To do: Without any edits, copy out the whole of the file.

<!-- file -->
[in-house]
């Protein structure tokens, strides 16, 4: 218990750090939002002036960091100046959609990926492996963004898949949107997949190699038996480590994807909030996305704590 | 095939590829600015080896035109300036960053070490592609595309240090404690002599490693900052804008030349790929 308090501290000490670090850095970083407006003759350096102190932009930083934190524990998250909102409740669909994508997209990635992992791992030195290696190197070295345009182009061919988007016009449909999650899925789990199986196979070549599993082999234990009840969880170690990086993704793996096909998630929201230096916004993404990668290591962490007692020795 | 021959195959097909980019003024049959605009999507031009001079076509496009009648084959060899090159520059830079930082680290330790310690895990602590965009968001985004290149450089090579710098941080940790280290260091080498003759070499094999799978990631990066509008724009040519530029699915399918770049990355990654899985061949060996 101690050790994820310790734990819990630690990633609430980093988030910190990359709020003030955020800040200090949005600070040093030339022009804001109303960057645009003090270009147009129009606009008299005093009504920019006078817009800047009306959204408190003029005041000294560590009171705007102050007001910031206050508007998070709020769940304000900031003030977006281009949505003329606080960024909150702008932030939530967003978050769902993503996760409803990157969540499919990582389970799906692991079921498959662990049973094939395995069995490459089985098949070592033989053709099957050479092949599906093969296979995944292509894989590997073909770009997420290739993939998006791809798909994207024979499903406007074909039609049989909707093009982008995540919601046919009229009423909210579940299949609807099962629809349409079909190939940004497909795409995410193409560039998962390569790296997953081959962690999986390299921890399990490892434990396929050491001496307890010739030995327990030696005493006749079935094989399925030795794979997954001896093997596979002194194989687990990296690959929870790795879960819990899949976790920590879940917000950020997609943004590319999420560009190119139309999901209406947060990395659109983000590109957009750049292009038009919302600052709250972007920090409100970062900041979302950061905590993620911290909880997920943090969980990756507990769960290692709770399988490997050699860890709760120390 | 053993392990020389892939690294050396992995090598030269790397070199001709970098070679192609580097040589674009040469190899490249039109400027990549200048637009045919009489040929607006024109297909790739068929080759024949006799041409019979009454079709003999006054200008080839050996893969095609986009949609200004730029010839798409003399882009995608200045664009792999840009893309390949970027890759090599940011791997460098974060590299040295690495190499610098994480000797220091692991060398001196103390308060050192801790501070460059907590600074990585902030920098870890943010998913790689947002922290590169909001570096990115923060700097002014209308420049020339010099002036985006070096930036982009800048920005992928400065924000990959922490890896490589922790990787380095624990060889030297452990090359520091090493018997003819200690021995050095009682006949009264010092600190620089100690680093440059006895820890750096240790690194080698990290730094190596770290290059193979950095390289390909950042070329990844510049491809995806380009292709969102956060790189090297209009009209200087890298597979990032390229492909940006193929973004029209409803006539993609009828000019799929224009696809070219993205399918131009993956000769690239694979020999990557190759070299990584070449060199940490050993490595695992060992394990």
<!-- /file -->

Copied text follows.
[in-house]
């Protein structure tokens, strides 16, 4: 218990750090939002002036960091100046959609990926492996963004898949949107997949190699038996480590994807909030996305704590 | 095939590829600015080896035109300036960053070490592609595309240090404690002599490693900052804008030349790929 308090501290000490670090850095970083407006003759350096102190932009930083934190524990998250909102409740669909994508997209990635992992791992030195290696190197070295345009182009061919988007016009449909999650899925789990199986196979070549599993082999234990009840969880170690990086993704793996096909998630929201230096916004993404990668290591962490007692020795 | 021959195959097909980019003024049959605009999507031009001079076509496009009648084959060899090159520059830079930082680290330790310690895990602590965009968001985004290149450089090579710098941080940790280290260091080498003759070499094999799978990631990066509008724009040519530029699915399918770049990355990654899985061949060996 101690050790994820310790734990819990630690990633609430980093988030910190990359709020003030955020800040200090949005600070040093030339022009804001109303960057645009003090270009147009129009606009008299005093009504920019006078817009800047009306959204408190003029005041000294560590009171705007102050007001910031206050508007998070709020769940304000900031003030977006281009949505003329606080960024909150702008932030939530967003978050769902993503996760409803990157969540499919990582389970799906692991079921498959662990049973094939395995069995490459089985098949070592033989053709099957050479092949599906093969296979995944292509894989590997073909770009997420290739993939998006791809798909994207024979499903406007074909039609049989909707093009982008995540919601046919009229009423909210579940299949609807099962629809349409079909190939940004497909795409995410193409560039998962390569790296997953081959962690999986390299921890399990490892434990396929050491001496307890010739030995327990030696005493006749079935094989399925030795794979997954001896093997596979002194194989687990990296690959929870790795879960819990899949976790920590879940917000950020997609943004590319999420560009190119139309999901209406947060990395659109983000590109957009750049292009038009919302600052709250972007920090409100970062900041979302950061905590993620911290909880997920943090969980990756507990769960290692709770399988490997050699860890709760120390 | 053993392990020389892939690294050396992995090598030269790397070199001709970098070679192609580097040589674009040469190899490249039109400027990549200048637009045919009489040929607006024109297909790739068929080759024949006799041409019979009454079709003999006054200008080839050996893969095609986009949609200004730029010839798409003399882009995608200045664009792999840009893309390949970027890759090599940011791997460098974060590299040295690495190499610098994480000797220091692991060398001196103390308060050192801790501070460059907590600074990585902030920098870890943010998913790689947002922290590169909001570096990115923060700097002014209308420049020339010099002036985006070096930036982009800048920005992928400065924000990959922490890896490589922790990787380095624990060889030297452990090359520091090493018997003819200690021995050095009682006949009264010092600190620089100690680093440059006895820890750096240790690194080698990290730094190596770290290059193979950095390289390909950042070329990844510049491809995806380009292709969102956060790189090297209009009209200087890298597979990032390229492909940006193929973004029209409803006539993609009828000019799929224009696809070219993205399918131009993956000769690239694979020999990557190759070299990584070449060199940490050993490595695992060992394990």